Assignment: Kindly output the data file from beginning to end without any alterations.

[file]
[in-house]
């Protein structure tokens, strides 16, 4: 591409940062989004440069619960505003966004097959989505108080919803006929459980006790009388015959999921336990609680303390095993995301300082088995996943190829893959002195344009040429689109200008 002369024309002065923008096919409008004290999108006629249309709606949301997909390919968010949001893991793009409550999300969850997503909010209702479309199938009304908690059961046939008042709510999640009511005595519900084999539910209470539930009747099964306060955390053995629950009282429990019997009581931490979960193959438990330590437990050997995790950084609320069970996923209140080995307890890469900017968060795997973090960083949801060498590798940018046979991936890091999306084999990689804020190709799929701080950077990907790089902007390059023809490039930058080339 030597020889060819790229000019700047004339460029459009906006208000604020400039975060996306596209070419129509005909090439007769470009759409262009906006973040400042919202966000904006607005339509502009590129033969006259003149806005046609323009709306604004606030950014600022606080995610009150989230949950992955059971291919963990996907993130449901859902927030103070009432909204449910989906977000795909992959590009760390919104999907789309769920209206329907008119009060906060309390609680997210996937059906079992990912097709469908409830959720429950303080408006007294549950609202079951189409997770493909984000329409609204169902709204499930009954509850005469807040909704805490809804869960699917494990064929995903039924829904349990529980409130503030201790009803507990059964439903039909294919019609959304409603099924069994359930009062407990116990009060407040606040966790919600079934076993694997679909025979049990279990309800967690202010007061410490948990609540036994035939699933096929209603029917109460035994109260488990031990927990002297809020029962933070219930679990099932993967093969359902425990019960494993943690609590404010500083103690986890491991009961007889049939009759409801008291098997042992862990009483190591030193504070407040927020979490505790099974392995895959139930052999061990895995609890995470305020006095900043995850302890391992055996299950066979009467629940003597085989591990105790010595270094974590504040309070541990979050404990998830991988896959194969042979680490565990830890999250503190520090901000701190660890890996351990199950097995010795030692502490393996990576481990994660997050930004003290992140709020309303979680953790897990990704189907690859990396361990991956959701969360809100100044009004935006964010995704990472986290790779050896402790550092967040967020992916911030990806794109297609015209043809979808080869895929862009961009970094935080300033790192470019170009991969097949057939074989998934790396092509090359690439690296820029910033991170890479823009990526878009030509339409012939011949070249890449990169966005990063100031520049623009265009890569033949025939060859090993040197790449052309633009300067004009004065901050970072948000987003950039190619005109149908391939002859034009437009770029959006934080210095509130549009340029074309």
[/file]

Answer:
[in-house]
């Protein structure tokens, strides 16, 4: 591409940062989004440069619960505003966004097959989505108080919803006929459980006790009388015959999921336990609680303390095993995301300082088995996943190829893959002195344009040429689109200008 002369024309002065923008096919409008004290999108006629249309709606949301997909390919968010949001893991793009409550999300969850997503909010209702479309199938009304908690059961046939008042709510999640009511005595519900084999539910209470539930009747099964306060955390053995629950009282429990019997009581931490979960193959438990330590437990050997995790950084609320069970996923209140080995307890890469900017968060795997973090960083949801060498590798940018046979991936890091999306084999990689804020190709799929701080950077990907790089902007390059023809490039930058080339 030597020889060819790229000019700047004339460029459009906006208000604020400039975060996306596209070419129509005909090439007769470009759409262009906006973040400042919202966000904006607005339509502009590129033969006259003149806005046609323009709306604004606030950014600022606080995610009150989230949950992955059971291919963990996907993130449901859902927030103070009432909204449910989906977000795909992959590009760390919104999907789309769920209206329907008119009060906060309390609680997210996937059906079992990912097709469908409830959720429950303080408006007294549950609202079951189409997770493909984000329409609204169902709204499930009954509850005469807040909704805490809804869960699917494990064929995903039924829904349990529980409130503030201790009803507990059964439903039909294919019609959304409603099924069994359930009062407990116990009060407040606040966790919600079934076993694997679909025979049990279990309800967690202010007061410490948990609540036994035939699933096929209603029917109460035994109260488990031990927990002297809020029962933070219930679990099932993967093969359902425990019960494993943690609590404010500083103690986890491991009961007889049939009759409801008291098997042992862990009483190591030193504070407040927020979490505790099974392995895959139930052999061990895995609890995470305020006095900043995850302890391992055996299950066979009467629940003597085989591990105790010595270094974590504040309070541990979050404990998830991988896959194969042979680490565990830890999250503190520090901000701190660890890996351990199950097995010795030692502490393996990576481990994660997050930004003290992140709020309303979680953790897990990704189907690859990396361990991956959701969360809100100044009004935006964010995704990472986290790779050896402790550092967040967020992916911030990806794109297609015209043809979808080869895929862009961009970094935080300033790192470019170009991969097949057939074989998934790396092509090359690439690296820029910033991170890479823009990526878009030509339409012939011949070249890449990169966005990063100031520049623009265009890569033949025939060859090993040197790449052309633009300067004009004065901050970072948000987003950039190619005109149908391939002859034009437009770029959006934080210095509130549009340029074309």